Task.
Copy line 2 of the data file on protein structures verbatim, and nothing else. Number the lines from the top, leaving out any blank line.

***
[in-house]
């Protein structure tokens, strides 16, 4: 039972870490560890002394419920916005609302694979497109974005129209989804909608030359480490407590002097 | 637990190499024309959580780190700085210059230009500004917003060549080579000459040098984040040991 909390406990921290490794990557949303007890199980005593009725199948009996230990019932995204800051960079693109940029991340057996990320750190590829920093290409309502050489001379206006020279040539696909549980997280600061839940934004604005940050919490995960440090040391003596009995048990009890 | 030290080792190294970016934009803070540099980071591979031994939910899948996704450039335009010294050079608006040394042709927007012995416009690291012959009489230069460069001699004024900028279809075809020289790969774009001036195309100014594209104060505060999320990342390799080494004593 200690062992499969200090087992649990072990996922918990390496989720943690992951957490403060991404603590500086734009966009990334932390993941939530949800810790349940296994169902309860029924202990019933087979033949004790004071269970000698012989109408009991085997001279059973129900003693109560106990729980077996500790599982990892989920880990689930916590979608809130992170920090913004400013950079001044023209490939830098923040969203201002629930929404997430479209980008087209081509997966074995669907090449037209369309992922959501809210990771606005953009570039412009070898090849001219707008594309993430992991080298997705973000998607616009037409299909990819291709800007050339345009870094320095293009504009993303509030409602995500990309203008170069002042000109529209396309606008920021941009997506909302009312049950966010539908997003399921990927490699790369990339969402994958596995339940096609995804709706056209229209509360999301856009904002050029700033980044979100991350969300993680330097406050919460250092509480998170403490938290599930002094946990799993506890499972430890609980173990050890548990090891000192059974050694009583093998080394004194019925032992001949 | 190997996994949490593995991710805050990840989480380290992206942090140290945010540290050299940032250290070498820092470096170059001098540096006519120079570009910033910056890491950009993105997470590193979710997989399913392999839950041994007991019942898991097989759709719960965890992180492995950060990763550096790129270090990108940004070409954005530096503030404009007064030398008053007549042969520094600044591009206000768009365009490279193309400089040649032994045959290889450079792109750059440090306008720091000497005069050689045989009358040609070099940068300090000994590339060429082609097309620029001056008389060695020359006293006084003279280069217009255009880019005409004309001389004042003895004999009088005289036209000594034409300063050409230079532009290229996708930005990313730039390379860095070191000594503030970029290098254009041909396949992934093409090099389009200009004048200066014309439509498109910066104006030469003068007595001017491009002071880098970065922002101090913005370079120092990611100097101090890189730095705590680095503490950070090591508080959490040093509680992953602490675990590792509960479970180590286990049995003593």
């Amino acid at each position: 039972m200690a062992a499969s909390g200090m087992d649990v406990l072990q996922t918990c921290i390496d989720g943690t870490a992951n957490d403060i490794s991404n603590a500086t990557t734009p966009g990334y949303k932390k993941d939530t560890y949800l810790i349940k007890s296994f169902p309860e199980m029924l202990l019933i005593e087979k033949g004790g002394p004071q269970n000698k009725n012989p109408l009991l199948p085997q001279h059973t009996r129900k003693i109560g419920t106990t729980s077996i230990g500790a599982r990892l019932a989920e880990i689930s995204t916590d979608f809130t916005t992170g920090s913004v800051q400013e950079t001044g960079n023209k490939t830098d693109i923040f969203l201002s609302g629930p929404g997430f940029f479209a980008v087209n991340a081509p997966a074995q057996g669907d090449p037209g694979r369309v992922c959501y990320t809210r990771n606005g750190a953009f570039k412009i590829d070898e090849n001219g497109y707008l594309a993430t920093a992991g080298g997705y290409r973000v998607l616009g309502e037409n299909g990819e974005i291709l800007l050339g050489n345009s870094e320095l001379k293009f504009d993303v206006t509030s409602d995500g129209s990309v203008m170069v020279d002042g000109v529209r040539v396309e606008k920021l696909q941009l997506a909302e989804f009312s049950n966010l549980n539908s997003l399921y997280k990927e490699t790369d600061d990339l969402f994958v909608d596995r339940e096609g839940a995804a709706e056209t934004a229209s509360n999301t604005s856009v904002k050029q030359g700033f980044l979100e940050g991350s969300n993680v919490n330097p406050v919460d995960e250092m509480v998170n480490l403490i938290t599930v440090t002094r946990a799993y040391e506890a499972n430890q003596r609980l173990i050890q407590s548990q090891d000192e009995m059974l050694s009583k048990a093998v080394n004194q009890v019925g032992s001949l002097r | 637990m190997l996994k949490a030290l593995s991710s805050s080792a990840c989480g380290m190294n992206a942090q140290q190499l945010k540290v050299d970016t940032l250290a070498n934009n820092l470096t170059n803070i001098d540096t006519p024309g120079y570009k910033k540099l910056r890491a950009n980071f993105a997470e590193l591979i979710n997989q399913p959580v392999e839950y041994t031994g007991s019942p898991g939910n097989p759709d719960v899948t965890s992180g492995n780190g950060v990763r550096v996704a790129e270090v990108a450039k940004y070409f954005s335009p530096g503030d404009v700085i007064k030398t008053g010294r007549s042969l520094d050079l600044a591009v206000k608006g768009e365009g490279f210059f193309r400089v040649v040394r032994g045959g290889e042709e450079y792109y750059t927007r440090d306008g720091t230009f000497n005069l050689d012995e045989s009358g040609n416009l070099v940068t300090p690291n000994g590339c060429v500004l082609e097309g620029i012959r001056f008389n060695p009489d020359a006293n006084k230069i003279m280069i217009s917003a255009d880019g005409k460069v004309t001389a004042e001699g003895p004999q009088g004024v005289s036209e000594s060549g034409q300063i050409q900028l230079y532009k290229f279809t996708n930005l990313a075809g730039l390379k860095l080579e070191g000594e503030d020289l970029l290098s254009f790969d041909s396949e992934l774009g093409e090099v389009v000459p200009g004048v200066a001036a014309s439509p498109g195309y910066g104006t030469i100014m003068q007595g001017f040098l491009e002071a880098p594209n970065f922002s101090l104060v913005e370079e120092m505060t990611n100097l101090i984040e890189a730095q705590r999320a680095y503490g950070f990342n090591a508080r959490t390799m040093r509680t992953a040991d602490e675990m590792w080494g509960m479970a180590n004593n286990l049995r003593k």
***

């Protein structure tokens, strides 16, 4: 039972870490560890002394419920916005609302694979497109974005129209989804909608030359480490407590002097 | 637990190499024309959580780190700085210059230009500004917003060549080579000459040098984040040991 909390406990921290490794990557949303007890199980005593009725199948009996230990019932995204800051960079693109940029991340057996990320750190590829920093290409309502050489001379206006020279040539696909549980997280600061839940934004604005940050919490995960440090040391003596009995048990009890 | 030290080792190294970016934009803070540099980071591979031994939910899948996704450039335009010294050079608006040394042709927007012995416009690291012959009489230069460069001699004024900028279809075809020289790969774009001036195309100014594209104060505060999320990342390799080494004593 200690062992499969200090087992649990072990996922918990390496989720943690992951957490403060991404603590500086734009966009990334932390993941939530949800810790349940296994169902309860029924202990019933087979033949004790004071269970000698012989109408009991085997001279059973129900003693109560106990729980077996500790599982990892989920880990689930916590979608809130992170920090913004400013950079001044023209490939830098923040969203201002629930929404997430479209980008087209081509997966074995669907090449037209369309992922959501809210990771606005953009570039412009070898090849001219707008594309993430992991080298997705973000998607616009037409299909990819291709800007050339345009870094320095293009504009993303509030409602995500990309203008170069002042000109529209396309606008920021941009997506909302009312049950966010539908997003399921990927490699790369990339969402994958596995339940096609995804709706056209229209509360999301856009904002050029700033980044979100991350969300993680330097406050919460250092509480998170403490938290599930002094946990799993506890499972430890609980173990050890548990090891000192059974050694009583093998080394004194019925032992001949 | 190997996994949490593995991710805050990840989480380290992206942090140290945010540290050299940032250290070498820092470096170059001098540096006519120079570009910033910056890491950009993105997470590193979710997989399913392999839950041994007991019942898991097989759709719960965890992180492995950060990763550096790129270090990108940004070409954005530096503030404009007064030398008053007549042969520094600044591009206000768009365009490279193309400089040649032994045959290889450079792109750059440090306008720091000497005069050689045989009358040609070099940068300090000994590339060429082609097309620029001056008389060695020359006293006084003279280069217009255009880019005409004309001389004042003895004999009088005289036209000594034409300063050409230079532009290229996708930005990313730039390379860095070191000594503030970029290098254009041909396949992934093409090099389009200009004048200066014309439509498109910066104006030469003068007595001017491009002071880098970065922002101090913005370079120092990611100097101090890189730095705590680095503490950070090591508080959490040093509680992953602490675990590792509960479970180590286990049995003593």